Decision-Making: A Neuroeconomic Perspective
AbstractThis article introduces and discusses from a philosophical point of view the nascent field of neuroeconomics, which is the study of neural mechanisms involved in decision-making and their economic significance. Following a survey of the ways in which decision-making is usually construed in philosophy, economics and psychology, I review many important findings in neuroeconomics to show that they suggest a revised picture of decision-making and ourselves as choosing agents. Finally, I outline a neuroeconomic account of irrationality.
Download InfoIf you experience problems downloading a file, check if you have the proper application to view it first. In case of further problems read the IDEAS help page. Note that these files are not on the IDEAS site. Please be patient as the files may be large.
Bibliographic InfoPaper provided by University Library of Munich, Germany in its series MPRA Paper with number 4010.
Date of creation: Jul 2007
Date of revision:
neuroeconomics; decision-making; rationality; ultimatum; philosophy; psychology;
Find related papers by JEL classification:
- B50 - Schools of Economic Thought and Methodology - - Current Heterodox Approaches - - - General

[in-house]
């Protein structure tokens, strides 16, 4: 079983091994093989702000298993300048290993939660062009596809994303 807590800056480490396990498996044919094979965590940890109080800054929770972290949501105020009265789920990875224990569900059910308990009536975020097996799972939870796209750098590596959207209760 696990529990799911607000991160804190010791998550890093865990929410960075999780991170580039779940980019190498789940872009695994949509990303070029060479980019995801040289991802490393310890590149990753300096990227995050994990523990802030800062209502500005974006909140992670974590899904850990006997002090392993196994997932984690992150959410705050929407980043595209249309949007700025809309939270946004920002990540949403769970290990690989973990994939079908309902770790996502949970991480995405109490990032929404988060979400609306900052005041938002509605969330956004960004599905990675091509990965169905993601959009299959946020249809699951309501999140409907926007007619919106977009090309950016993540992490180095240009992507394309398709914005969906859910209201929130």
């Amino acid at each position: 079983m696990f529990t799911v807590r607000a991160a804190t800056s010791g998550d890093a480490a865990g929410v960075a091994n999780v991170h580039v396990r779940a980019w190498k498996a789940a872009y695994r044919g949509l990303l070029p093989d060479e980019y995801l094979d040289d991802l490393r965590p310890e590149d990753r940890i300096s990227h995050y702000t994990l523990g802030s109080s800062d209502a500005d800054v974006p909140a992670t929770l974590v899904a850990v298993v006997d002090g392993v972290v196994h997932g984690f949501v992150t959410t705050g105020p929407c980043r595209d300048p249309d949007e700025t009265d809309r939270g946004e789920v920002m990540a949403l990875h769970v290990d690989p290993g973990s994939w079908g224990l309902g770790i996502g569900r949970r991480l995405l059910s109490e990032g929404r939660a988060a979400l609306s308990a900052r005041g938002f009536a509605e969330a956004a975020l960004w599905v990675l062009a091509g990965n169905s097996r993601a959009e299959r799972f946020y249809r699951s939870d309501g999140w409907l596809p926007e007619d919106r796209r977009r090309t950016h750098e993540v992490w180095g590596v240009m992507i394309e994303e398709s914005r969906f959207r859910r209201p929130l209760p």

- D01 - Microeconomics - - General - - - Microeconomic Behavior: Underlying Principles
This paper has been announced in the following NEP Reports:
- NEP-ALL-2007-07-20 (All new papers)
- NEP-BEC-2007-07-20 (Business Economics)
- NEP-EVO-2007-07-20 (Evolutionary Economics)
- NEP-EXP-2007-07-20 (Experimental Economics)
- NEP-HPE-2007-07-20 (History & Philosophy of Economics)
- NEP-KNM-2007-07-20 (Knowledge Management & Knowledge Economy)
- NEP-NEU-2007-07-20 (Neuroeconomics)
- NEP-UPT-2007-07-20 (Utility Models & Prospect Theory)
You can help add them by filling out this form.
For technical questions regarding this item, or to correct its authors, title, abstract, bibliographic or download information, contact: (Ekkehart Schlicht).
If references are entirely missing, you can add them using this form.